I needed a present for my little sister's birthday earlier this month, and I was totally out of ideas. All I had was a cute little stuffed monkey, when I hit upon the idea to print a cage to put the monkey in. After printing everything out, I put him in with a little "Help me" sign, and he was sitting on a gift card. It went over great.
It was designed in OpenSCAD, and you should be able to tinker with it pretty well. With the exception of small fudge factors, the dimensions are all in the sizes.scad file. It may not work perfectly, as I got near my deadline I started using more fudge factors and experimentation.
The original design was to print the base and bars in one part (old_base.scad), but the bars were too wobbly so I stopped the print. Instead the whole design works like the roof was designed: the bars have little pegs on them that go in matching holes. The gate has tabs running down both sides that slide into specially slotted bars.
Because of the last minute design change, the roof and base are identical except for the cutout. If you want to mess with this I'd suggest making a function to handle it.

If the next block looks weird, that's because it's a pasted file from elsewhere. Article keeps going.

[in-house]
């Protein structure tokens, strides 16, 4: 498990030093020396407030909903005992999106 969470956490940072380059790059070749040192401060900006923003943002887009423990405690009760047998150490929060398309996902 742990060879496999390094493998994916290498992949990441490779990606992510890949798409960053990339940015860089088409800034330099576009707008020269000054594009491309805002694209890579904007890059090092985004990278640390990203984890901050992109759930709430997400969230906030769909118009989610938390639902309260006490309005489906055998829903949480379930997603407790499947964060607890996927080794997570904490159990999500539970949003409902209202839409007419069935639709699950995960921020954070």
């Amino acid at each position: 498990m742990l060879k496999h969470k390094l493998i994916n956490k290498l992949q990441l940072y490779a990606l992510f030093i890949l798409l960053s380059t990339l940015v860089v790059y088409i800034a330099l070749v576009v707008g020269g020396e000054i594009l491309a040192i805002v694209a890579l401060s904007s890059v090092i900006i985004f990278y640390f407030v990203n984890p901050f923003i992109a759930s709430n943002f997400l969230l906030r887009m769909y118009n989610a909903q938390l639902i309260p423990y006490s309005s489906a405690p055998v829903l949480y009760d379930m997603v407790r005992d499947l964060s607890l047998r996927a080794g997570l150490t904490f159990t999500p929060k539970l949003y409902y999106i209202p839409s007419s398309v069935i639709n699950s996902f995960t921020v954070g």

The cage is the biggest thing my Thing-o-Matic has ever made. I designed it to basically max out the build area.
You've got to be careful with this since it's so big. The base is 11x11cm, and it's either 11 or 11.5cm tall (can't remember). This means it won't fit on a Cupcake and won't fit on the ABP on a Thing-o-Matic. Your platform needs to be very level, and make sure to turn off outline (since it would be outside the printable area).
Printing the gate isn't bad (since it's not as big) and the bars are even easier. Both the gate and the bars need support.
It's easy to assemble. You'll need to print two copies of the bars plate. Each one has a special bar with a slot in it, which accepts the tabs on the gate. Everything should fit together pretty well, just use some glue or acetone to bond the roof, base, and bars together.
Since I was under a time constraint, the hole in the roof for the gate isn't quite thick enough. The gate will fit in, but it's going to be very tight. Once you've got things assembled, you'll probably want to sand the opening so the gate will slide in better. The side clearances were designed well enough so I didn't have a problem there.
The way I got everything together was by gluing each bar into the base, then once that was dry I glued the roof on and wiggled all the bars into their holes. I found the easiest way to get the two bars that hold the gate in was to tape them onto the gate and then glue them in together. That kept them aligned while things were drying, just be careful not to glue the gate it's self to the base.